The Parable of the Planter by Marvin D. Patterson

The Parable of the Planter
Marvin Patterson
Matthew 13

Introduction:
As we approach Matthew 13, we see Jesus using a different kind of communication method - that of parables. If you will remember, Jesus and the disciples were accused of breaking the Sabbath Day by eating corn. And then Jesus told the Pharisees that he was the Lord of the Sabbath. Jesus said the Pharisees were wicked and adulterous, and that brought on a confrontation with them that would end with Him being nailed to the Cross of Calvary. Chapter twelve was a major turning point in the ministry of Christ, as the religious leaders of the day plotted his death, so he turns from them and instructs His disciples.
Now Jesus leaves the house of which he was confronting these religious rulers, and begins to communicate with parables. A parable is an earthly story with a heavenly meaning. Jesus starts these stories with the known, and takes the listeners to that which is unknown. It was a very interesting way to communicate a message.
The word "parable" comes from two Greek words (para and ballo¯), which together mean "to throw alongside." A parable, like an illustration, makes a comparison between a known truth and an unknown truth; it throws them alongside each other.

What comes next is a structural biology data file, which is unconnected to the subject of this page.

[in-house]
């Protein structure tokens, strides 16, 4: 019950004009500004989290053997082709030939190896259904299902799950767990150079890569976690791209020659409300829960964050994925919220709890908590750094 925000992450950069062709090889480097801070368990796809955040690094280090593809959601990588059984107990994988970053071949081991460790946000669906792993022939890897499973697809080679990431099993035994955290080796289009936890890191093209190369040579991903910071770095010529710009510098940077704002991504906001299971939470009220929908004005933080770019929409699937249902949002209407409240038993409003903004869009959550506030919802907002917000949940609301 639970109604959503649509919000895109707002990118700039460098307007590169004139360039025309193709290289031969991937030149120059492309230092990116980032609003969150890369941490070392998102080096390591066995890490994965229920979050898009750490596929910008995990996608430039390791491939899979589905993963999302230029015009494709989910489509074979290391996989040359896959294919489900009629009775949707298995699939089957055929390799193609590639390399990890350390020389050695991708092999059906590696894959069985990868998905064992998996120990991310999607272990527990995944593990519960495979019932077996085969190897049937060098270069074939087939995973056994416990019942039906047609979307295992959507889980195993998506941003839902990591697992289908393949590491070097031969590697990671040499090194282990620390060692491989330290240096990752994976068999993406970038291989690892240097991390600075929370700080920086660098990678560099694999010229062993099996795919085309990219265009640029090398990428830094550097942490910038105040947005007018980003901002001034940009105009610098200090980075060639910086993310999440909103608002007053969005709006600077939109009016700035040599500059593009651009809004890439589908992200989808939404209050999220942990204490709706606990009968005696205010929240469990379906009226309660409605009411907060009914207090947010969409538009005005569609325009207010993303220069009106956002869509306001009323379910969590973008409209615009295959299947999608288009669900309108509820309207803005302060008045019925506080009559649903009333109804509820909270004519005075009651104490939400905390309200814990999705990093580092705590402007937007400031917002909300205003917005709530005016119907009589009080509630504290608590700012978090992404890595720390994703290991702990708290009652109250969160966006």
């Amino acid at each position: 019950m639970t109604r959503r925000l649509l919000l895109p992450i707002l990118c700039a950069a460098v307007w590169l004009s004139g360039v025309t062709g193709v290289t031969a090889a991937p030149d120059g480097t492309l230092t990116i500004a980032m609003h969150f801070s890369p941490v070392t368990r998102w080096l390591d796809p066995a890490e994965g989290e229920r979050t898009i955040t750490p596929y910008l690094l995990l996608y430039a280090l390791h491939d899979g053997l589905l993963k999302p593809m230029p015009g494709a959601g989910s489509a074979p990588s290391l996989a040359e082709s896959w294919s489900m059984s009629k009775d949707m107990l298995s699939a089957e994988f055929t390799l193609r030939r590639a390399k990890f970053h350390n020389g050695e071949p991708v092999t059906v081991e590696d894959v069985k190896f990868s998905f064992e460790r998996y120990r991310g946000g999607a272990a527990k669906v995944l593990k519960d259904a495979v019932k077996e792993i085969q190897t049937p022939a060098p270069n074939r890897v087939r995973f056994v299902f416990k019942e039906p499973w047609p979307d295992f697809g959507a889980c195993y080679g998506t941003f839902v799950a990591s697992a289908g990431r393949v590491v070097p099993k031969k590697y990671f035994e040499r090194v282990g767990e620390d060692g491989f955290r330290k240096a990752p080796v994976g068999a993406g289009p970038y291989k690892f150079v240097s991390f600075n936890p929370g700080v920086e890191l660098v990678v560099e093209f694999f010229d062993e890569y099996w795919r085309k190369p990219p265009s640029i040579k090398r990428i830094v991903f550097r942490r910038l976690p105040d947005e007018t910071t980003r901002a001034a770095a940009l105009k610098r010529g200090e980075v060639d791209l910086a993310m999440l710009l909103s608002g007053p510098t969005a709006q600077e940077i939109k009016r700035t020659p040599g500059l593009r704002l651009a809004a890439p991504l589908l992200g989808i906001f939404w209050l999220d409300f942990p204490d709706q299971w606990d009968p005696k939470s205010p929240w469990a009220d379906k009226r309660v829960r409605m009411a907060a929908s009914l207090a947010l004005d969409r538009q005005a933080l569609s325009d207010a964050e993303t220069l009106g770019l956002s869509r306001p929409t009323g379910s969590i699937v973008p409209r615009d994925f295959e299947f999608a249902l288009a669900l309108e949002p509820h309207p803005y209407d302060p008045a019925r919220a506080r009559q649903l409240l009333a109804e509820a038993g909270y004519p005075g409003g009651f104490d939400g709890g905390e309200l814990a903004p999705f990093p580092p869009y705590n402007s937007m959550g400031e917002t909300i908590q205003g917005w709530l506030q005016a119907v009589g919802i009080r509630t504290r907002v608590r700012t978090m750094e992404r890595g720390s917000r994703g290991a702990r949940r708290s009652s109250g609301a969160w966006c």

This first parable is that of a farmer, who went out into the field, and sowed some seed to bring a bountiful harvest. We can identify with this parable because many of you have just planted gardens in the last few weeks. In the land of Palestine, the area around the Sea of Galilee was an agricultural area. So Jesus uses this situation and geography to teach the principles of the kingdom of God. How many of you have planted a garden this year? How many of you have ever planted a garden, big or small? The principle of the harvest is that we get what we sow, but Jesus looks at the different kinds of ground and compares that to the reception of the Gospel as it is taken out into the world. With that being said, let u ...


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